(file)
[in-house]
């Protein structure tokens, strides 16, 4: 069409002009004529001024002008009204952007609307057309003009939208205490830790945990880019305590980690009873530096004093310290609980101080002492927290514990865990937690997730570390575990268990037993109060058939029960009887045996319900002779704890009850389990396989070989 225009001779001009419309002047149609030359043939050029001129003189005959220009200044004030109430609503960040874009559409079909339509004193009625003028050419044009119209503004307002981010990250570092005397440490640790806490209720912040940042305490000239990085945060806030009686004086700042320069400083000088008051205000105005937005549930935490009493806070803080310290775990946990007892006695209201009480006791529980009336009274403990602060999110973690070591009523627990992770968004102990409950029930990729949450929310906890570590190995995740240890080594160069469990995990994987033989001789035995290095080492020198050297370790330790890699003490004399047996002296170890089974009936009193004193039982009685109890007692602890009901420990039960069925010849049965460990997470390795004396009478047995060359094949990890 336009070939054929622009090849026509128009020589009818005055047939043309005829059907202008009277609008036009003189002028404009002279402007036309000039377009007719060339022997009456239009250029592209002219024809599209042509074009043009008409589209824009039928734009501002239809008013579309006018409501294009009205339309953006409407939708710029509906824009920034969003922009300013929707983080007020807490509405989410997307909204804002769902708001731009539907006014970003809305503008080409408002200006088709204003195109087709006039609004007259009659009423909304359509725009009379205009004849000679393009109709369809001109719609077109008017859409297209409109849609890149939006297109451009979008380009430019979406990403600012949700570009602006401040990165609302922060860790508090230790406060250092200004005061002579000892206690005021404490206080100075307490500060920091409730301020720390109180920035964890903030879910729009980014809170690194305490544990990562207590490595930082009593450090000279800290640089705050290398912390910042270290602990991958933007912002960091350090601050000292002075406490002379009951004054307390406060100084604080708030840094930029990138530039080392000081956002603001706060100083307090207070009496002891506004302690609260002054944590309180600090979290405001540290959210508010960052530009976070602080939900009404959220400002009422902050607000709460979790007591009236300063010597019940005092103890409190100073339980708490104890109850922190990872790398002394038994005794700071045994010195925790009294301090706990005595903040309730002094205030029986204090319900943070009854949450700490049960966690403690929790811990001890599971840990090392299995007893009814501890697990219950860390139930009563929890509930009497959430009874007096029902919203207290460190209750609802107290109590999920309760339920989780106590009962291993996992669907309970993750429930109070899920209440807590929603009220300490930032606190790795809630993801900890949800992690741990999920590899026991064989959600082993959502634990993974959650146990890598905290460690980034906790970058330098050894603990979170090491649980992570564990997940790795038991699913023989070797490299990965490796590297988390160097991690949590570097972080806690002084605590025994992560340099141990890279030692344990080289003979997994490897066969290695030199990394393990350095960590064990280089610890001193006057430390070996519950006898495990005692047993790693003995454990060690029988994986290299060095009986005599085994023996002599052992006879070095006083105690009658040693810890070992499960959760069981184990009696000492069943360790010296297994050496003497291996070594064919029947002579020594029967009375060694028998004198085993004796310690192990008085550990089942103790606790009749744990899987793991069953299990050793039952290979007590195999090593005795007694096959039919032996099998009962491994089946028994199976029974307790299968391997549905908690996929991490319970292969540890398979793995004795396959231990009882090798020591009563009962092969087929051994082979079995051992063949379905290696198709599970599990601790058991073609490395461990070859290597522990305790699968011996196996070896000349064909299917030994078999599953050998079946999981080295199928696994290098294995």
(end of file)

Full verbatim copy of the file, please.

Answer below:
[in-house]
């Protein structure tokens, strides 16, 4: 069409002009004529001024002008009204952007609307057309003009939208205490830790945990880019305590980690009873530096004093310290609980101080002492927290514990865990937690997730570390575990268990037993109060058939029960009887045996319900002779704890009850389990396989070989 225009001779001009419309002047149609030359043939050029001129003189005959220009200044004030109430609503960040874009559409079909339509004193009625003028050419044009119209503004307002981010990250570092005397440490640790806490209720912040940042305490000239990085945060806030009686004086700042320069400083000088008051205000105005937005549930935490009493806070803080310290775990946990007892006695209201009480006791529980009336009274403990602060999110973690070591009523627990992770968004102990409950029930990729949450929310906890570590190995995740240890080594160069469990995990994987033989001789035995290095080492020198050297370790330790890699003490004399047996002296170890089974009936009193004193039982009685109890007692602890009901420990039960069925010849049965460990997470390795004396009478047995060359094949990890 336009070939054929622009090849026509128009020589009818005055047939043309005829059907202008009277609008036009003189002028404009002279402007036309000039377009007719060339022997009456239009250029592209002219024809599209042509074009043009008409589209824009039928734009501002239809008013579309006018409501294009009205339309953006409407939708710029509906824009920034969003922009300013929707983080007020807490509405989410997307909204804002769902708001731009539907006014970003809305503008080409408002200006088709204003195109087709006039609004007259009659009423909304359509725009009379205009004849000679393009109709369809001109719609077109008017859409297209409109849609890149939006297109451009979008380009430019979406990403600012949700570009602006401040990165609302922060860790508090230790406060250092200004005061002579000892206690005021404490206080100075307490500060920091409730301020720390109180920035964890903030879910729009980014809170690194305490544990990562207590490595930082009593450090000279800290640089705050290398912390910042270290602990991958933007912002960091350090601050000292002075406490002379009951004054307390406060100084604080708030840094930029990138530039080392000081956002603001706060100083307090207070009496002891506004302690609260002054944590309180600090979290405001540290959210508010960052530009976070602080939900009404959220400002009422902050607000709460979790007591009236300063010597019940005092103890409190100073339980708490104890109850922190990872790398002394038994005794700071045994010195925790009294301090706990005595903040309730002094205030029986204090319900943070009854949450700490049960966690403690929790811990001890599971840990090392299995007893009814501890697990219950860390139930009563929890509930009497959430009874007096029902919203207290460190209750609802107290109590999920309760339920989780106590009962291993996992669907309970993750429930109070899920209440807590929603009220300490930032606190790795809630993801900890949800992690741990999920590899026991064989959600082993959502634990993974959650146990890598905290460690980034906790970058330098050894603990979170090491649980992570564990997940790795038991699913023989070797490299990965490796590297988390160097991690949590570097972080806690002084605590025994992560340099141990890279030692344990080289003979997994490897066969290695030199990394393990350095960590064990280089610890001193006057430390070996519950006898495990005692047993790693003995454990060690029988994986290299060095009986005599085994023996002599052992006879070095006083105690009658040693810890070992499960959760069981184990009696000492069943360790010296297994050496003497291996070594064919029947002579020594029967009375060694028998004198085993004796310690192990008085550990089942103790606790009749744990899987793991069953299990050793039952290979007590195999090593005795007694096959039919032996099998009962491994089946028994199976029974307790299968391997549905908690996929991490319970292969540890398979793995004795396959231990009882090798020591009563009962092969087929051994082979079995051992063949379905290696198709599970599990601790058991073609490395461990070859290597522990305790699968011996196996070896000349064909299917030994078999599953050998079946999981080295199928696994290098294995």